There’s no getting away from it, your compressed air system is going to generate water – it’s a natural and inevitable by-product of squeezing air molecules together. Air can collect at virtually any part of the compressor system, including in the tubes and at the air tool itself, but the most common area for moisture to collect is in the air receiver (the tank).
Why is moisture a problem?
Water in the compressed air system is a problem for two reasons. First, it can become a contaminant, affecting the products you’re trying to create using compressed air. In foods, beverages, pharmaceuticals, or in precision work like dentistry or paint spraying, adding water to the mix can cause problems.
The second problem caused by water in the system is corrosion. Left undrained, water in your air receiver can corrode the tank from the inside out, risking greater contamination problems and, ultimately, system failure. Your compressed air system simply won’t generate the required pressure when there’s a rusty hole in it.
Leave your air compressor undrained for so long that the tank fills with water and you’ll no longer be pumping air round your system; you’ll be pumping water.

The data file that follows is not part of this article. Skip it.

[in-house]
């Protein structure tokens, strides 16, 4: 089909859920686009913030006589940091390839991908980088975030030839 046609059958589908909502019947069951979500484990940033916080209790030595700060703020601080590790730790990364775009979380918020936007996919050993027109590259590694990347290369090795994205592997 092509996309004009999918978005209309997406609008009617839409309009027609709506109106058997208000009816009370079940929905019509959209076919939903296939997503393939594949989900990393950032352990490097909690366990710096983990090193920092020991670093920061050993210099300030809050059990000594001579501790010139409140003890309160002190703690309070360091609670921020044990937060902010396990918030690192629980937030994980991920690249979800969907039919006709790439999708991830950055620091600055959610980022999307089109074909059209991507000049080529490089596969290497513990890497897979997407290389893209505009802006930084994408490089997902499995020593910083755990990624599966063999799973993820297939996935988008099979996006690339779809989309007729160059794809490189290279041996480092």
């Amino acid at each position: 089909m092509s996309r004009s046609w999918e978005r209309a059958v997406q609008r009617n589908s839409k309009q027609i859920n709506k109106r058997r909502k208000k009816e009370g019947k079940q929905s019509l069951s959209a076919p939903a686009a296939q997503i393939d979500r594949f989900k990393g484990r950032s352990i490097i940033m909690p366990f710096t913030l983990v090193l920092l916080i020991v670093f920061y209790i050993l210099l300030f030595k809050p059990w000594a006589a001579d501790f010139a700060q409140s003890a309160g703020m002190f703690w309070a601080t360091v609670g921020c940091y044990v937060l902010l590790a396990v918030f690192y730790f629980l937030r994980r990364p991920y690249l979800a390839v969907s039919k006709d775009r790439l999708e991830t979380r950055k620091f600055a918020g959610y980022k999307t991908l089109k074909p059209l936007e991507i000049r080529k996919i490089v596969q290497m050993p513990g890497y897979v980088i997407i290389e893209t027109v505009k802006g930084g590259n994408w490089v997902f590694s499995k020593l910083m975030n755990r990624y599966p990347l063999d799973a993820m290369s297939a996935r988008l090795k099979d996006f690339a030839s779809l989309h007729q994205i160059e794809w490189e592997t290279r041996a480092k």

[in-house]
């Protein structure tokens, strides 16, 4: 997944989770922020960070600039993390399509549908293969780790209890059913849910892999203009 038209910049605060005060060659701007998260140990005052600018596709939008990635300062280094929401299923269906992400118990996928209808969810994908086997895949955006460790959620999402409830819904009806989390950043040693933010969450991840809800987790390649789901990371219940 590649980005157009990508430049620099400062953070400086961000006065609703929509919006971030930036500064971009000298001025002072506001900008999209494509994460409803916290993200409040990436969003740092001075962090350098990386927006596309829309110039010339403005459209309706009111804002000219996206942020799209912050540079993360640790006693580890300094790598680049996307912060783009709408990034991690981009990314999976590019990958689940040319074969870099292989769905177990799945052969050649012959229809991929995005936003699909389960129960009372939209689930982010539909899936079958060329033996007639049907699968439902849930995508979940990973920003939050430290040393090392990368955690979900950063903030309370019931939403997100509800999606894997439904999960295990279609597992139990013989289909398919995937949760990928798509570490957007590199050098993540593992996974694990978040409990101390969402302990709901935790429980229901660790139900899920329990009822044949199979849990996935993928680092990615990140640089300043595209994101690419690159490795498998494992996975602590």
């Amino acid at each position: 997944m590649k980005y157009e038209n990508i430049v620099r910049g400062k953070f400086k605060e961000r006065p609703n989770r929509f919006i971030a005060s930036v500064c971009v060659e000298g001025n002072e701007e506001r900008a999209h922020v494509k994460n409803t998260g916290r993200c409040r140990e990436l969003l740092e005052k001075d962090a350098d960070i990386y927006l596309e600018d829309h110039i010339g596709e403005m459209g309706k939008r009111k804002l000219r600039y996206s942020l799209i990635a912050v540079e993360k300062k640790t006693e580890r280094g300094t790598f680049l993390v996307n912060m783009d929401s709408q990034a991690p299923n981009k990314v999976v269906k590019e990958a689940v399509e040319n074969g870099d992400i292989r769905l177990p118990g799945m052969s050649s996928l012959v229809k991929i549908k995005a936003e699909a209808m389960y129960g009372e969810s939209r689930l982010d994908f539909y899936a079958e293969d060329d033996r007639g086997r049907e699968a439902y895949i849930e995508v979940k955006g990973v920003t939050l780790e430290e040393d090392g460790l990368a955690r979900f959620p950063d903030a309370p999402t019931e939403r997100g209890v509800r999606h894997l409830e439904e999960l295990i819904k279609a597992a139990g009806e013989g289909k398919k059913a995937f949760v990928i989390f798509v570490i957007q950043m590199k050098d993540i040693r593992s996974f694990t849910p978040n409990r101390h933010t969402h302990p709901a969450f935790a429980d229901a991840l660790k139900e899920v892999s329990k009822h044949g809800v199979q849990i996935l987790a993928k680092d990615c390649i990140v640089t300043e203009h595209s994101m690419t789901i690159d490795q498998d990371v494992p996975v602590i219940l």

Draining the water
There is a simple solution to the problem of water in the air receiver and that is to drain it. We would recommend draining the tank once a day.
Draining is a simple process. You’ll find a drain valve on the tank, usually (although not always) at its lowest point. The drain may look like a screw or a ring pull. Pull or screw open the valve to its fullest extent to allow all the water (and trace oil and other contaminants) to drain out. Once fully drained, remember to replace the valve.
If there’s a likelihood that draining will be forgotten, talk to us about installing an auto-drain system that can ensure your compressed air system gets the frequent and regular draining it needs. Call us on 0114 243 2347, or contact us.
*Please note photos are for illustrative purposes only – we may not stock / provide these exact models.